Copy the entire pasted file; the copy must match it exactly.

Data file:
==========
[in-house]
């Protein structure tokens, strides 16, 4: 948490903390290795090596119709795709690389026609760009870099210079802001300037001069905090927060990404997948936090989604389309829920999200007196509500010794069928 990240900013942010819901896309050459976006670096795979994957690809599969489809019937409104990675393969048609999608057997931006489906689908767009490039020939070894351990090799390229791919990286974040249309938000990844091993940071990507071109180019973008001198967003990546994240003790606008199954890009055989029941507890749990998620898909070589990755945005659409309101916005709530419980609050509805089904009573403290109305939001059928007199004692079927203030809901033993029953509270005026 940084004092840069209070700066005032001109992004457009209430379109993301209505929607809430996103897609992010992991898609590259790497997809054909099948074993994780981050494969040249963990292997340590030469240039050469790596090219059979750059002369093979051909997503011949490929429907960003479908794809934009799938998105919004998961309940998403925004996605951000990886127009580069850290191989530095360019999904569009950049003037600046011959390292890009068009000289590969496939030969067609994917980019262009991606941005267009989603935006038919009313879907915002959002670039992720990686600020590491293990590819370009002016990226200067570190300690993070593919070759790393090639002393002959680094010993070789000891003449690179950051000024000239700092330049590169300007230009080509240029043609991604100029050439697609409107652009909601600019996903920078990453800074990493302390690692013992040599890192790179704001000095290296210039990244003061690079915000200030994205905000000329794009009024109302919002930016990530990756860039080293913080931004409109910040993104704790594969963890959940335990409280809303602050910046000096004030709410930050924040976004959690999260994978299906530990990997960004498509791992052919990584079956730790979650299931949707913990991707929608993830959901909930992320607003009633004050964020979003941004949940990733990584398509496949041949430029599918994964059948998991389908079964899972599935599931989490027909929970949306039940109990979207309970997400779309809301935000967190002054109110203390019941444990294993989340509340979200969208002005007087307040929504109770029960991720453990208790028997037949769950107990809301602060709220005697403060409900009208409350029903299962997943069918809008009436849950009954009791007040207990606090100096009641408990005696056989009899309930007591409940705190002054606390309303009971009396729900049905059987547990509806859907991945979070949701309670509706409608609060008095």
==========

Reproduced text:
[in-house]
């Protein structure tokens, strides 16, 4: 948490903390290795090596119709795709690389026609760009870099210079802001300037001069905090927060990404997948936090989604389309829920999200007196509500010794069928 990240900013942010819901896309050459976006670096795979994957690809599969489809019937409104990675393969048609999608057997931006489906689908767009490039020939070894351990090799390229791919990286974040249309938000990844091993940071990507071109180019973008001198967003990546994240003790606008199954890009055989029941507890749990998620898909070589990755945005659409309101916005709530419980609050509805089904009573403290109305939001059928007199004692079927203030809901033993029953509270005026 940084004092840069209070700066005032001109992004457009209430379109993301209505929607809430996103897609992010992991898609590259790497997809054909099948074993994780981050494969040249963990292997340590030469240039050469790596090219059979750059002369093979051909997503011949490929429907960003479908794809934009799938998105919004998961309940998403925004996605951000990886127009580069850290191989530095360019999904569009950049003037600046011959390292890009068009000289590969496939030969067609994917980019262009991606941005267009989603935006038919009313879907915002959002670039992720990686600020590491293990590819370009002016990226200067570190300690993070593919070759790393090639002393002959680094010993070789000891003449690179950051000024000239700092330049590169300007230009080509240029043609991604100029050439697609409107652009909601600019996903920078990453800074990493302390690692013992040599890192790179704001000095290296210039990244003061690079915000200030994205905000000329794009009024109302919002930016990530990756860039080293913080931004409109910040993104704790594969963890959940335990409280809303602050910046000096004030709410930050924040976004959690999260994978299906530990990997960004498509791992052919990584079956730790979650299931949707913990991707929608993830959901909930992320607003009633004050964020979003941004949940990733990584398509496949041949430029599918994964059948998991389908079964899972599935599931989490027909929970949306039940109990979207309970997400779309809301935000967190002054109110203390019941444990294993989340509340979200969208002005007087307040929504109770029960991720453990208790028997037949769950107990809301602060709220005697403060409900009208409350029903299962997943069918809008009436849950009954009791007040207990606090100096009641408990005696056989009899309930007591409940705190002054606390309303009971009396729900049905059987547990509806859907991945979070949701309670509706409608609060008095």